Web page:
Sloggett, R ; Hufnagel, S ; Chappell, D (Palgrave Macmillan, 2019)
    Scientific approaches to art forgery provide the rigorous methodology by which claims made about a work can be tested. A plethora of scientific instrumentation is available for the analysis of artwork but data are only useful when assessed against existing secure points of identification. Verifiability of results, therefore, relies on standardised documentation, defined rules of evidence and ensuring that all processes and findings are reproducible. In building knowledge of what characteristics constitute authentic works, providing effective protocols and rigorous procedures and bringing together multi-disciplinary knowledge to bear on questions of art forgery, science has become an essential part of good curatorial practice, effective conservation procedure and art market diligence.
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    The Practical Tradition of Dutch Newtonianism
    Wiesenfeldt, G ; Boran, EA ; Feingold, M (Brill, 2017-06-15)
    Dutch natural philosophers played a crucial role in interpreting and disseminating Isaac Newton's ideas throughout Europe. The chapter discusses how their views of Newton related to older Dutch traditions, most notably the so-called Dutch Mathematics - practical mathematics taught at universities in the vernacular for aspiring surveyors and military engineers. Within this field, a new understanding of natural philosophy had emerged, into which Newtonian science could be easily integrated.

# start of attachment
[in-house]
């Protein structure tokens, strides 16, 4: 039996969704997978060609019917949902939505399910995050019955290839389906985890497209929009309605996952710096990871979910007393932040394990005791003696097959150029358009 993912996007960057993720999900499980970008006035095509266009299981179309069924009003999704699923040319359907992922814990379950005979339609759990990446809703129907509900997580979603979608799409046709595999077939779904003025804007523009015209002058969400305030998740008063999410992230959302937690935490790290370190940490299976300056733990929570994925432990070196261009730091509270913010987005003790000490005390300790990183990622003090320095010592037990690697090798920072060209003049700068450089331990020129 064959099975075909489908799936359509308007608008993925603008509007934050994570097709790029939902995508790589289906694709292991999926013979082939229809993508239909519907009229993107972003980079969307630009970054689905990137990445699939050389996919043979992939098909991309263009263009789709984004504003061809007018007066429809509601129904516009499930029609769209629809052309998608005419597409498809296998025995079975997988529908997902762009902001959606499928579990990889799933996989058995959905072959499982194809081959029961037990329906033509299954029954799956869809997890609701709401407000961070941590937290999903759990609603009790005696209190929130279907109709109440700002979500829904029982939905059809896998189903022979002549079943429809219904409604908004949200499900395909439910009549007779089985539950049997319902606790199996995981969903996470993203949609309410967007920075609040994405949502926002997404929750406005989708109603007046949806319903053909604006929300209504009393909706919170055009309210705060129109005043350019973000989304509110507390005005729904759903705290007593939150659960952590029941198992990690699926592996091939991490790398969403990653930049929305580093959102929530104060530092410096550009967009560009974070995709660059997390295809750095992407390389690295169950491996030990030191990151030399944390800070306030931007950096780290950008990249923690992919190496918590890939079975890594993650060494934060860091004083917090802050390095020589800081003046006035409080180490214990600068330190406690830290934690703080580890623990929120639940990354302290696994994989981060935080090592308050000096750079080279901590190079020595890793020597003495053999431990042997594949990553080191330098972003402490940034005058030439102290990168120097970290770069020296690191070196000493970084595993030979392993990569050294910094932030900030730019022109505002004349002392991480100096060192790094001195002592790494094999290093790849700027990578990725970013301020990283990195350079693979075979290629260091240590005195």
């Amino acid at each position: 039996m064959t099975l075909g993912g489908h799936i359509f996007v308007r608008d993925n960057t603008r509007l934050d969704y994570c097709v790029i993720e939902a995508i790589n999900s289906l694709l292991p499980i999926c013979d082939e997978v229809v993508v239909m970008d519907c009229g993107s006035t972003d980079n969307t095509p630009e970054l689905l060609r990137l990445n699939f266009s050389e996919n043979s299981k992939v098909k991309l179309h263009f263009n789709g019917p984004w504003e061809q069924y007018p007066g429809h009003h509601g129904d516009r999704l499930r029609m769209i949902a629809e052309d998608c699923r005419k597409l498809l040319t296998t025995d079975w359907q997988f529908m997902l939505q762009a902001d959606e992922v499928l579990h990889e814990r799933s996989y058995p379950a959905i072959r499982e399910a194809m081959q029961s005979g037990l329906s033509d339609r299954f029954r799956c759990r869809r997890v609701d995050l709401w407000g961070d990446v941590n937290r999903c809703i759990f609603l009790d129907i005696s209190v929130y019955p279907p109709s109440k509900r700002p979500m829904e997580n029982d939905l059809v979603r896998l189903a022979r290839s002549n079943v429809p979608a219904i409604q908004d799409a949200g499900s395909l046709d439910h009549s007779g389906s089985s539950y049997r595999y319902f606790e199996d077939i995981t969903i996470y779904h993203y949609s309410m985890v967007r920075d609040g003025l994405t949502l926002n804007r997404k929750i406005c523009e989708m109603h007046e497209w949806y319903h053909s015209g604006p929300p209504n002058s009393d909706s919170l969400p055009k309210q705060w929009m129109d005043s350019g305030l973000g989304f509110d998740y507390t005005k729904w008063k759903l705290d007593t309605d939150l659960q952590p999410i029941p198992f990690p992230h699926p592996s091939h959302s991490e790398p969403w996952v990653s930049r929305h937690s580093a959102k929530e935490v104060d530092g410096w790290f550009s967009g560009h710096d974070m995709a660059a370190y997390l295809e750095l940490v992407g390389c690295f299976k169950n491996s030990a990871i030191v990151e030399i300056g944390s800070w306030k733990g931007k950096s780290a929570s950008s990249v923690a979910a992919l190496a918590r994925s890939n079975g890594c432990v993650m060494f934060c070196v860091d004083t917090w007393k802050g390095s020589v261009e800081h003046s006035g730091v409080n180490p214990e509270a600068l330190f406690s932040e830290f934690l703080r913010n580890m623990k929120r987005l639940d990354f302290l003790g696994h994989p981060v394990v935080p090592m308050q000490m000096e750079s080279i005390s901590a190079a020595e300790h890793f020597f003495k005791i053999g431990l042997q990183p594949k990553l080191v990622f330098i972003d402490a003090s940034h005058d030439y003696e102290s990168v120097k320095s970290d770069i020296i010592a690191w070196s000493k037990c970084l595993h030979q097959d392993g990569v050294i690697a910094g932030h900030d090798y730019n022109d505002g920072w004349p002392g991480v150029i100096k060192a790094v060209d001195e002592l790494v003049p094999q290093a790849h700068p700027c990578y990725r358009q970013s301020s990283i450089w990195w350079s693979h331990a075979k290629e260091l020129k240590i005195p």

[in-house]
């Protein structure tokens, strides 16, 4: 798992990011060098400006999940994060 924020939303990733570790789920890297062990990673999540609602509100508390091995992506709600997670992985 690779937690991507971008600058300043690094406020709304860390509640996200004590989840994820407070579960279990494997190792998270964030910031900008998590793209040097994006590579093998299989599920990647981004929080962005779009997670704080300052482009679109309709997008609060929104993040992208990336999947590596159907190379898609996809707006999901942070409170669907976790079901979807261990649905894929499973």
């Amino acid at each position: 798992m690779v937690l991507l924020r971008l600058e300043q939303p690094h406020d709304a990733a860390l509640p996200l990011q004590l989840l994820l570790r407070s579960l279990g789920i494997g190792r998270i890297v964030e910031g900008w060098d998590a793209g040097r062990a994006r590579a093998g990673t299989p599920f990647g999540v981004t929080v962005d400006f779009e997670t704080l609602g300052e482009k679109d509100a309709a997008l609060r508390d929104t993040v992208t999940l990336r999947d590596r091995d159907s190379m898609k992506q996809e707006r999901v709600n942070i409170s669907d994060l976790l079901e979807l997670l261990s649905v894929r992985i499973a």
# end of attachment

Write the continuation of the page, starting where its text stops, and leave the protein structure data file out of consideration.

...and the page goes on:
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    The ‘Duytsche Mathematique’ and Leiden Family Networks, 1600–1620
    Wiesenfeldt, G ; Dijksterhuis, FJ ; Weber, A ; Zuidervaart, H (Brill, 2019)
    This interdisciplinary volume uses four hundred years of Dutch history as a laboratory to investigate spatialized understandings of the history of knowledge.